The visible hand in economics

What a cow wants, what the economy needs

Posted on: October 2, 2007

It seems that some fine researchers in Waikato are trying to discover sets of preferences among cows. Good. I’m sure that individual cows do have a set of preferences over outcomes. However, the researchers better be careful that they don’t try to compare the value of different cows preferences, or take one cows (or a small subset of cows) set of preferences and assume that it holds over all cattle. These are mistakes that economists have made throughout time.

Economists are experts at positive judgements. Distilling the ‘facts’ and providing a framework with which to place issues of scarcity. If you want a normative judgement, such as what is the welfare function for cows, or how do we weight the importance of different cows feelings, then you have to find an expert in the field. In the case of cows, I think the appropriate expert would be a farmer. After all, who knows the nuances of a set of cows better than the farmer who raises them!

If only finding the appropriate experts was as obvious for questions about the national economy. Economists often settle for policy analysts or even themselves to provide the normative judgements around policy decisions. However, do economists and policy analysts get up at 4am most mornings to go visit the national economy? Do they spend precious time alone with the national economy, so they can really get to know it? Can policy analysts and economists identify the subtle nuisances that exist between the different individuals in the national economy?

Ultimately, if an economist wants to add apply normative judgements after setting up a given issue in the frame of scarcity, they must make sure they go out into the open air, and discover how their precious economic agents (people) are feeling. Only then can they attempt to claim that they know what the economy needs.

3 Responses to "What a cow wants, what the economy needs"

The changes if brought about should be at a very low speed so that the other factors can get adjusted too, the conomist should learn this.

I dunno Matt. I think it might be a bit expensive to survey every cow’s preferences. What’s wrong with taking a representative sample of the population? Unless you’re trying to model an individual cow’s decision making it should be just as useful and far cheaper. It is certainly a bit better than anecdotal evidence garnered by a quick stroll down Lambton Quay.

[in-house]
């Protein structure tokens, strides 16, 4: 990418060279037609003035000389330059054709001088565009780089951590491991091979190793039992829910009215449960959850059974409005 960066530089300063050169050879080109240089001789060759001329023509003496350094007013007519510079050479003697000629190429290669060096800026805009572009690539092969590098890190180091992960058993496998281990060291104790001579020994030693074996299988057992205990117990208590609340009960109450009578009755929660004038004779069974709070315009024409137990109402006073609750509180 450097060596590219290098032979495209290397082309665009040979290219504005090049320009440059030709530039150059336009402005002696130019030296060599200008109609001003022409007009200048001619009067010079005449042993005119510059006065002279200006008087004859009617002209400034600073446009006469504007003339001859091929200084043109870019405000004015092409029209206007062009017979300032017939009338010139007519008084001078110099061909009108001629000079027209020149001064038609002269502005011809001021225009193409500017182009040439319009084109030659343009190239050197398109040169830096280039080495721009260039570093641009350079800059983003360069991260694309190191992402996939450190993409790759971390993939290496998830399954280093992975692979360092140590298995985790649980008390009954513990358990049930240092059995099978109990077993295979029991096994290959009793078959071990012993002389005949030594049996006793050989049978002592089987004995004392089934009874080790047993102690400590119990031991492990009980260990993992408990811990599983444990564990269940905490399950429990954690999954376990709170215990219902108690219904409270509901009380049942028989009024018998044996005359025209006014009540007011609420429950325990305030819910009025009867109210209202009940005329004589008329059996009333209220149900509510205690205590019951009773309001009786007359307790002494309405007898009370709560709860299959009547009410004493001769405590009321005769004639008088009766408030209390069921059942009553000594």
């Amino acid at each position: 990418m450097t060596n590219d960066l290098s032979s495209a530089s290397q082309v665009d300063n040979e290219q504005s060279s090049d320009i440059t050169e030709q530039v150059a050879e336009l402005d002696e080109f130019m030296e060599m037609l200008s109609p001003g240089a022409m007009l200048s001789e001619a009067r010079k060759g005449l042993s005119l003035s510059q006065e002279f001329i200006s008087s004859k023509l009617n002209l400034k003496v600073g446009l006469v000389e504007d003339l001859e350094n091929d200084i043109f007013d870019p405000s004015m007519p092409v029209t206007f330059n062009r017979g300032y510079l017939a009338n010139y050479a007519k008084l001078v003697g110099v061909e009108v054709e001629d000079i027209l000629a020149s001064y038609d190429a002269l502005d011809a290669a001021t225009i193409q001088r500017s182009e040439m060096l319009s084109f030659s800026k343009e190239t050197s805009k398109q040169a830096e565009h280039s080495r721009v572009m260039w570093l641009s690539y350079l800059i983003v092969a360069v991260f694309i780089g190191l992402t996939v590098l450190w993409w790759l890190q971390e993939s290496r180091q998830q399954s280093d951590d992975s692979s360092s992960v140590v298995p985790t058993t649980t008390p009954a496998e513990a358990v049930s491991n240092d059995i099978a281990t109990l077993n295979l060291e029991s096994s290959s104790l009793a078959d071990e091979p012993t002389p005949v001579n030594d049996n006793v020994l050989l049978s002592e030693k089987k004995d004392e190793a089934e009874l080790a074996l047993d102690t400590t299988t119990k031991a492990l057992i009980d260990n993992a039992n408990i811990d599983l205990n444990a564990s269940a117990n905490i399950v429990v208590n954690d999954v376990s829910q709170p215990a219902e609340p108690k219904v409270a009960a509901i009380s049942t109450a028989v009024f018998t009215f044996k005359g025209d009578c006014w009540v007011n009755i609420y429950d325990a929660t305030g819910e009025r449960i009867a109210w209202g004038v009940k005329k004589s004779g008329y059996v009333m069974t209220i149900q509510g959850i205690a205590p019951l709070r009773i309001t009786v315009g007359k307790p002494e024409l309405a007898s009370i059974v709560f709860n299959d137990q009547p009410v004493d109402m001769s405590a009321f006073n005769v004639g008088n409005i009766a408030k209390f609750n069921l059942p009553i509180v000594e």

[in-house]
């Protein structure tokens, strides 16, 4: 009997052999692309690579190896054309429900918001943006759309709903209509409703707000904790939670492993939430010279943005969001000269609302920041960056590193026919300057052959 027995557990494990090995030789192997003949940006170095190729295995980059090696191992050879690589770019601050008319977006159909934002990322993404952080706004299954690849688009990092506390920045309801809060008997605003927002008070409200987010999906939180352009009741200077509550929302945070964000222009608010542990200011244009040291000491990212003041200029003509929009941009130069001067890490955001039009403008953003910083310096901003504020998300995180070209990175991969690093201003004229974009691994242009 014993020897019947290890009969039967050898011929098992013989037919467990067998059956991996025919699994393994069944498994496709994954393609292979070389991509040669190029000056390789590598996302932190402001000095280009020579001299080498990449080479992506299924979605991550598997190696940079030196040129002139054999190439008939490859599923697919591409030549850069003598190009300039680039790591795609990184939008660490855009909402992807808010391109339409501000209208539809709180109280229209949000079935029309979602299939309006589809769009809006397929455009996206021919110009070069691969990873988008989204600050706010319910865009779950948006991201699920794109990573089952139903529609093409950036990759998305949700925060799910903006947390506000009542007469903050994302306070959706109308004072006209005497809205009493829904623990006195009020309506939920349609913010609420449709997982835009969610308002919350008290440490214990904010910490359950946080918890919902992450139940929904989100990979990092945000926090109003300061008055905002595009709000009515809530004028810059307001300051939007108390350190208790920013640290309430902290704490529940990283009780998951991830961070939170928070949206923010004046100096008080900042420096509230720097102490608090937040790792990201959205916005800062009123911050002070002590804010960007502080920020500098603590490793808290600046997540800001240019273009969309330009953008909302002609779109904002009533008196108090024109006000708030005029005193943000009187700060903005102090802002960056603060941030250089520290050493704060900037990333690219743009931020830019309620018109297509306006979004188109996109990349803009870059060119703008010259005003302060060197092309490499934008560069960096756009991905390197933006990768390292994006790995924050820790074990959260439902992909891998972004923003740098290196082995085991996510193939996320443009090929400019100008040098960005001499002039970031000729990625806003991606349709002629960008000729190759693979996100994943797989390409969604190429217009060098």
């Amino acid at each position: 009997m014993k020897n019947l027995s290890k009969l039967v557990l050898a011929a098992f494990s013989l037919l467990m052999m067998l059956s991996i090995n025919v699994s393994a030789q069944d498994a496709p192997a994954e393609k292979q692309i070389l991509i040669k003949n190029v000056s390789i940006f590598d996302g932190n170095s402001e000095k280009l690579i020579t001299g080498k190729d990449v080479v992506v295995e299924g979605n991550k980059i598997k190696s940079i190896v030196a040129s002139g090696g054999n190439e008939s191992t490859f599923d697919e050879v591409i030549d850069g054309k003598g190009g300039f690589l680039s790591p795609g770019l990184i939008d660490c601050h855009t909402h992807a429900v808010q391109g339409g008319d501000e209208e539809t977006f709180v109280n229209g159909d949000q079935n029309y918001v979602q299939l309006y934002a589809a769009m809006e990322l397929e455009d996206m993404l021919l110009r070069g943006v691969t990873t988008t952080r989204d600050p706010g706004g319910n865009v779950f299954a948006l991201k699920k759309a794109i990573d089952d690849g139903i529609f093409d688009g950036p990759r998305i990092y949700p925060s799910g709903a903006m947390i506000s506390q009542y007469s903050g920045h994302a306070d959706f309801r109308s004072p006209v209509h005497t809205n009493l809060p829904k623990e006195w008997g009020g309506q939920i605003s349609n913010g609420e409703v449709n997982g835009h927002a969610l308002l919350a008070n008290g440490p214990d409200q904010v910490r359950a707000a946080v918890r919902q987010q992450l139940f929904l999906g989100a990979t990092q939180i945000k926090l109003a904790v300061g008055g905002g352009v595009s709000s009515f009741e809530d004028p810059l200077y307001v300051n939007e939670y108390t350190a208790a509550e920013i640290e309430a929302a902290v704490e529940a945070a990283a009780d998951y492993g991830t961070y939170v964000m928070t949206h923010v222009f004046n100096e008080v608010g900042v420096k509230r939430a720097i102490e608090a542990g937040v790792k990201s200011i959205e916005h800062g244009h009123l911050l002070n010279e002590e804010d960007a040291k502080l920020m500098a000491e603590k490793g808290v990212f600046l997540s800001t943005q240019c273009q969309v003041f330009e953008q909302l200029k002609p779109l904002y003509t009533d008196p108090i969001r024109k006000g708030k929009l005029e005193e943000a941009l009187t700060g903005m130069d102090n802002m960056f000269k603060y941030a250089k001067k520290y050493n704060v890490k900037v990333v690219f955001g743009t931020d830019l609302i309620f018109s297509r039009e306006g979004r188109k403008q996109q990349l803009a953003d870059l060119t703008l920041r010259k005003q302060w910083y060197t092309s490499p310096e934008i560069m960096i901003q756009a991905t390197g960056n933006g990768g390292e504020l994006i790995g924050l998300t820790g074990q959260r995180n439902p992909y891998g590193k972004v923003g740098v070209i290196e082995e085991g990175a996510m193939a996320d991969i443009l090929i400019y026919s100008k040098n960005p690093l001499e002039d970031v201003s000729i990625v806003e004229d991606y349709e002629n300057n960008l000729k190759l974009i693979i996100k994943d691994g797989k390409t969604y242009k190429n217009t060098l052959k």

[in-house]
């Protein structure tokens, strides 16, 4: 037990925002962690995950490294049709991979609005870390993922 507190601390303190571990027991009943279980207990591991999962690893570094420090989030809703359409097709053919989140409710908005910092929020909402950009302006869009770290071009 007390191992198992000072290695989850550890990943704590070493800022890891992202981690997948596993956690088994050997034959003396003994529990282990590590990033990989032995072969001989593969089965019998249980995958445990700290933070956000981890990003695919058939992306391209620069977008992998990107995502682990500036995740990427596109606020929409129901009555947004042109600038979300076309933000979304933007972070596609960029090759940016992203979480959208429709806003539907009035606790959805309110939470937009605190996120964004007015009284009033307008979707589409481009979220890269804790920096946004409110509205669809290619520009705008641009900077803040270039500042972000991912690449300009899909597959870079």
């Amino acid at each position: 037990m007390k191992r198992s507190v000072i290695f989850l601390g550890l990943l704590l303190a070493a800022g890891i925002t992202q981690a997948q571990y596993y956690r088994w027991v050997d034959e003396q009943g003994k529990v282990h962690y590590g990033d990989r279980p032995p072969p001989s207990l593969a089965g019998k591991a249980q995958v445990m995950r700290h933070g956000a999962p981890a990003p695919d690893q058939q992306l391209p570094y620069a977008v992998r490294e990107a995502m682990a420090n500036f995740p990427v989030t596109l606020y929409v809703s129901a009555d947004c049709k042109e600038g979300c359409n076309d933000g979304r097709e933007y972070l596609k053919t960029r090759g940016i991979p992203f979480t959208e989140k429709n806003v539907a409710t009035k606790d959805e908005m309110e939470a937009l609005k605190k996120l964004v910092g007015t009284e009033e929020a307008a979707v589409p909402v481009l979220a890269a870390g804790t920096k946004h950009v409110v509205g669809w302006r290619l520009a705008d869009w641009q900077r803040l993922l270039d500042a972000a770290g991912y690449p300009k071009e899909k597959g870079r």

I’m also quite impressed that you managed to turn an article about agriculture into a rebuke of economists for their sloppy normative thinking (that still gets them that tenure-track position they’re after). I think this could be the running joke of the blog: how can Matt bring everything back to an argument about the merits of normative economics 😉

Hehe, I didn’t mean to write about normative economics, it just sorta came out 😉

I do think there is scope for normative economics, I’m just not sure many economists are well placed to provide value judgements. The subject that used to provide all the value judgements for policy analysts and economists was political economy. However, us economists strung them up for being to normative (which was the point of them really).

To be clear, I think normative statements are important, as you can’t have policy without them. However, I don’t know if university economics trains you on how to make appropriate value judgements (or I might of fallen asleep during those lessons 🙂 ).

I agree that representative samples are better than no evidence, in fact they are pretty damn good evidence. However, I think the best applied economists (that is what I will call economists who make normative statements) will spend most of their time talking to industry experts and looking at surverys, and then try to extract relevant pieces of information from this information.

The economist that creates the objective model and the economist that makes normative statements about the economy should be separate people. I think it is to much to ask of one person to fulfill the normative and the positive elements of formulating policy. That is why I love the idea of team based economics!

Just to be clear, I don’t hate normative economics, I think that normative economics is very important. However, I think normative economics requires very different skills than positive economics, and when I write things like this I just want to make that distinction clear.

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